She said, “Welcome the tension, because if you don’t, you’re fighting a battle you don’t need to fight. Allow pain to find a home in you without trying to make yourself be somewhere else. Be present with it. And then you’ll discover you’re able to move on.”

*

I don’t know how my story is going to end. I don’t know what happens next.

But I know there’s grace for me in this season.

So many people are pouring love into me.

I’m so blessed.

And still, I hurt.

*

“The funny thing about writing is that more often than not, you write your own way into truth.”

In Every Moment

“I just think that there’s meaning in everything,” my client said a couple weeks ago. “I think God is in everything and that our days matter so much more than we could ever understand.”

Sometimes my clients help me.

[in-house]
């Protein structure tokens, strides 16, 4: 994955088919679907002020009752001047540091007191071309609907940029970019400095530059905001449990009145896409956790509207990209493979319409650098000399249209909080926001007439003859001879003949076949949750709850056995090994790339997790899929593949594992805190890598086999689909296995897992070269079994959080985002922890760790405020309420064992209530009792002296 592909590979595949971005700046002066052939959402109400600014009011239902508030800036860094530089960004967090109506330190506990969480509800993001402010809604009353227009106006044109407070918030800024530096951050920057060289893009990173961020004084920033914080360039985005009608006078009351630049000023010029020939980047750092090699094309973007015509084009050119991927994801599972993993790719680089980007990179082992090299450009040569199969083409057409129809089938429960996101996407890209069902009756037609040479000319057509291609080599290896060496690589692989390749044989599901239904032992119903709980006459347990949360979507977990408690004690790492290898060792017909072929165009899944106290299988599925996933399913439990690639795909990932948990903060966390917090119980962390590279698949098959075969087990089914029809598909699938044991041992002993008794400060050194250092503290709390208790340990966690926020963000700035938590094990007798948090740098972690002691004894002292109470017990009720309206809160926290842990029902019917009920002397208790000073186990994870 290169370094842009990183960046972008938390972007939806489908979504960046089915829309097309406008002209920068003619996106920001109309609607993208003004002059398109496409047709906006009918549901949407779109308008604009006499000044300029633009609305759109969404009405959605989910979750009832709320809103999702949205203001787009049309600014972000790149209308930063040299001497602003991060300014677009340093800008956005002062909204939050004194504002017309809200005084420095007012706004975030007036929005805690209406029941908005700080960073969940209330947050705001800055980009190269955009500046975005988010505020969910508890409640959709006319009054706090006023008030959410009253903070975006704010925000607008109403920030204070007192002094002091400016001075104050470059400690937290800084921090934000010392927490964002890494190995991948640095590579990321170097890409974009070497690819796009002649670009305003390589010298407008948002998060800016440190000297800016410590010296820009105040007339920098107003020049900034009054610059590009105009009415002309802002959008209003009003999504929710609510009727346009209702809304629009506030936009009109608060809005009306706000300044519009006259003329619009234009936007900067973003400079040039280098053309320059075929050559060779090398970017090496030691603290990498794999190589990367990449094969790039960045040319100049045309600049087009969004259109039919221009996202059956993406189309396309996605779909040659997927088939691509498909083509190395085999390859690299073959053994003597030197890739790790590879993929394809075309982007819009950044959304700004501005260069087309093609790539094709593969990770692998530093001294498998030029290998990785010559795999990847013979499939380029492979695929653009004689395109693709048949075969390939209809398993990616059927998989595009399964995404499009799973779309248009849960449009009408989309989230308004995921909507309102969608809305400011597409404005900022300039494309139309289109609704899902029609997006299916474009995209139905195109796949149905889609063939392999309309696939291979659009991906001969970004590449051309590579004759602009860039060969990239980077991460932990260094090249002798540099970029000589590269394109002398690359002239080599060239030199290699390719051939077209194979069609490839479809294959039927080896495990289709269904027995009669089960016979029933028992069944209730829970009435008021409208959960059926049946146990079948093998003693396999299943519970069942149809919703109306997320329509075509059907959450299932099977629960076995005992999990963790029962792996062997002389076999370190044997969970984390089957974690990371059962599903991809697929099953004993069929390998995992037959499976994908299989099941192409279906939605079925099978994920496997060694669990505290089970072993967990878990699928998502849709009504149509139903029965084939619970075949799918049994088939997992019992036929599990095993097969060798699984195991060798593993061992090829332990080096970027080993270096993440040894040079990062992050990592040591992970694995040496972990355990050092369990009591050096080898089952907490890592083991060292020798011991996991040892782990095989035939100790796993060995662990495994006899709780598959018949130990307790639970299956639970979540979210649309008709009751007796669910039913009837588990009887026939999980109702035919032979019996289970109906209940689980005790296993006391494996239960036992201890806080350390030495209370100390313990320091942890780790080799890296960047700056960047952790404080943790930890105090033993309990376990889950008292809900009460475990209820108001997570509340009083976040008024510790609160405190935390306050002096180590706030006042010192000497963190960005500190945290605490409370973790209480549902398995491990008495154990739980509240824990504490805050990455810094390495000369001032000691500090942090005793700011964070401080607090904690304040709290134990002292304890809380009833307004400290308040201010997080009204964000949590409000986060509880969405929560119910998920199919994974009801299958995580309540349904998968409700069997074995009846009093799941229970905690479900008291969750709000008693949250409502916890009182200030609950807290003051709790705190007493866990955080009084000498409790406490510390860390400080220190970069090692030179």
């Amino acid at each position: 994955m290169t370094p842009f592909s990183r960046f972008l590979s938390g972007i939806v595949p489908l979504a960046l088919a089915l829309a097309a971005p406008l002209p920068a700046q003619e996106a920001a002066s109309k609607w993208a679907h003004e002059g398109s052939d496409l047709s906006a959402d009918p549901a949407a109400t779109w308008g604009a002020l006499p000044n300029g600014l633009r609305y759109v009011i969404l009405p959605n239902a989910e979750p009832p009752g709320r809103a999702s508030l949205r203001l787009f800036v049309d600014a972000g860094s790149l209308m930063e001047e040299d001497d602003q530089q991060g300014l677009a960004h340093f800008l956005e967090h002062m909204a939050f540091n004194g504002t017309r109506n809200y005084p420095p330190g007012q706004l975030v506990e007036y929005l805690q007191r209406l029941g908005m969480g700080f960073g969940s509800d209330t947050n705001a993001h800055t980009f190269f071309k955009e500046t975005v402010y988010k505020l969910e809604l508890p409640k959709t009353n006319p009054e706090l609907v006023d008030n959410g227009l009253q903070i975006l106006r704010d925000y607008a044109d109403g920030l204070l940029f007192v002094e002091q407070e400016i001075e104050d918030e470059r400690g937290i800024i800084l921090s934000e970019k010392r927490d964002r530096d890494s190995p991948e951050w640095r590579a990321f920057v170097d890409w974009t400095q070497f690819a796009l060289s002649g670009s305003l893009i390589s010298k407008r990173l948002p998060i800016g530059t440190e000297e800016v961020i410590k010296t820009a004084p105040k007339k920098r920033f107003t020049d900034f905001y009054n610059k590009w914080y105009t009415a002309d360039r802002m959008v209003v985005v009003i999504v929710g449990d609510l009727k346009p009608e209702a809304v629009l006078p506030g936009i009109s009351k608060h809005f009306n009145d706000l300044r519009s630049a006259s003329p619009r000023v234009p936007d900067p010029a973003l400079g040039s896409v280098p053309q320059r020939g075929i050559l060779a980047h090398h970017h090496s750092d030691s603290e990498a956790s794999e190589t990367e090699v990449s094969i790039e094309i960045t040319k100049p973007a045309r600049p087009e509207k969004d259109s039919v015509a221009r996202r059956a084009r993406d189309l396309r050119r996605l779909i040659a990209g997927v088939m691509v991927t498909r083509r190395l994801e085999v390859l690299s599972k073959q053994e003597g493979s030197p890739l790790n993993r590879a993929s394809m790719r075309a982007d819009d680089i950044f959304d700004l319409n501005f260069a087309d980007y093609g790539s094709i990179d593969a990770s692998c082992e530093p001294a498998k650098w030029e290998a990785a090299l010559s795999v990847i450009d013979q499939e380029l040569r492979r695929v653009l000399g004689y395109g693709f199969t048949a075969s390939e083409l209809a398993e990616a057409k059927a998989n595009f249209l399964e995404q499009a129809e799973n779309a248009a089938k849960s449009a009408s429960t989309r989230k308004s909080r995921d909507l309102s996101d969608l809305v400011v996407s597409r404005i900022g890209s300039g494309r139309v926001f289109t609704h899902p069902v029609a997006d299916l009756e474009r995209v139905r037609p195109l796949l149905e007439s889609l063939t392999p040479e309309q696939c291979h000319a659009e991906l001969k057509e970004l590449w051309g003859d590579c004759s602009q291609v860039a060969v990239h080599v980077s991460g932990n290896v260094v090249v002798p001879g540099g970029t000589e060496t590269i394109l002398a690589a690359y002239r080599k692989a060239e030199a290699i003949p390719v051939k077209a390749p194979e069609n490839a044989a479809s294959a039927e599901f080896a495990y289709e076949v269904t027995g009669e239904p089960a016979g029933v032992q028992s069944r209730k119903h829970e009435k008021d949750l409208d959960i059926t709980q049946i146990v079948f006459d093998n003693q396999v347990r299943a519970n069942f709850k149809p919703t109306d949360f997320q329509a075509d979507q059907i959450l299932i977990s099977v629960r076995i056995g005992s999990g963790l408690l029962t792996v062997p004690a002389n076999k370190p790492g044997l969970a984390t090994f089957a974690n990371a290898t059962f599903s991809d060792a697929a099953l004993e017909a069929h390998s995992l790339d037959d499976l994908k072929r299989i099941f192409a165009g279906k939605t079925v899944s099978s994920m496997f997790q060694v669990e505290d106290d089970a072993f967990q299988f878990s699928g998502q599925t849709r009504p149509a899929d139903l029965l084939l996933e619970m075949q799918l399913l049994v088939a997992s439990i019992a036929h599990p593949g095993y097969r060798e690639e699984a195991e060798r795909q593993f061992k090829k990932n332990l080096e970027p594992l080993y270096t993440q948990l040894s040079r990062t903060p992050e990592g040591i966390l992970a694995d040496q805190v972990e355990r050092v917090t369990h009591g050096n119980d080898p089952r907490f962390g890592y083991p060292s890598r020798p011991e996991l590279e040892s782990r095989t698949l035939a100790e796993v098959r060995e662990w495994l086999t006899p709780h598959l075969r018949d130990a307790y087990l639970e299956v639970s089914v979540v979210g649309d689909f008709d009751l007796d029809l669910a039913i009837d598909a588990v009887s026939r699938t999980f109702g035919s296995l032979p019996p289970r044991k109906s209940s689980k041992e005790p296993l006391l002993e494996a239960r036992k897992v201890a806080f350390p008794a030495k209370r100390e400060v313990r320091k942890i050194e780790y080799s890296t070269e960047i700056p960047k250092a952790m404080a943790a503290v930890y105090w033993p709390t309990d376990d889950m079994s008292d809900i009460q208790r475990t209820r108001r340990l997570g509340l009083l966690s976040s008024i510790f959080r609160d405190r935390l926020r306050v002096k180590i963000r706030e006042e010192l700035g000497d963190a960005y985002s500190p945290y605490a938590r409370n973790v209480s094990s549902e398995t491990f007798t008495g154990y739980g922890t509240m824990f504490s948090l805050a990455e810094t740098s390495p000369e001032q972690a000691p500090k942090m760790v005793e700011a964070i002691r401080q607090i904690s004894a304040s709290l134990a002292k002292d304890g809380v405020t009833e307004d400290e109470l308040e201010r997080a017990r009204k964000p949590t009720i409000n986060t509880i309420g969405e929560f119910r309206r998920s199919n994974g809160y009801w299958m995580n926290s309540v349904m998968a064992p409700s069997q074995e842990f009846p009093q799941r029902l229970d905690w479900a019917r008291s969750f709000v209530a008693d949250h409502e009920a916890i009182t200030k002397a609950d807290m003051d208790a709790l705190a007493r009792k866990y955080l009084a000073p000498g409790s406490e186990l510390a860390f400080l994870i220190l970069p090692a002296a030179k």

Sometimes they don’t. Another client of mine has told me two times in a row that I look crazy.

Her insight is unnerving.

*

I cried at the doggy daycare last week.

I was petting this sweet, little dog with the most gentle eyes, and the woman behind the counter said, “You know, she’s up for adoption.”

And everything in me wanted to take her home and be her mommy.

And I looked at her eyes, so filled with hope and delight at having my attention, and I thought about how she doesn’t have a mommy, and it made me tear up.

Because her tail was wagging and her eyes were gentle but no one loves her the way I love Arlow.

*

How do we stay in this fight?

If I was with God, His love would feel like a hug.

If everything here, everything I love and everything I desire, is just a mere reflection of the goodness that awaits me in heaven, why wouldn’t I want to be there?

Because love chooses well. Love chooses not to abandon people, not to give up on this life that’s a gift. I know that. In my head, I know that.

But inside of me, I’m a child lost at the carnival and everyone around me is laughing and talking and eating cotton candy, and I’m standing there, terrified, with no parent’s legs to grab onto.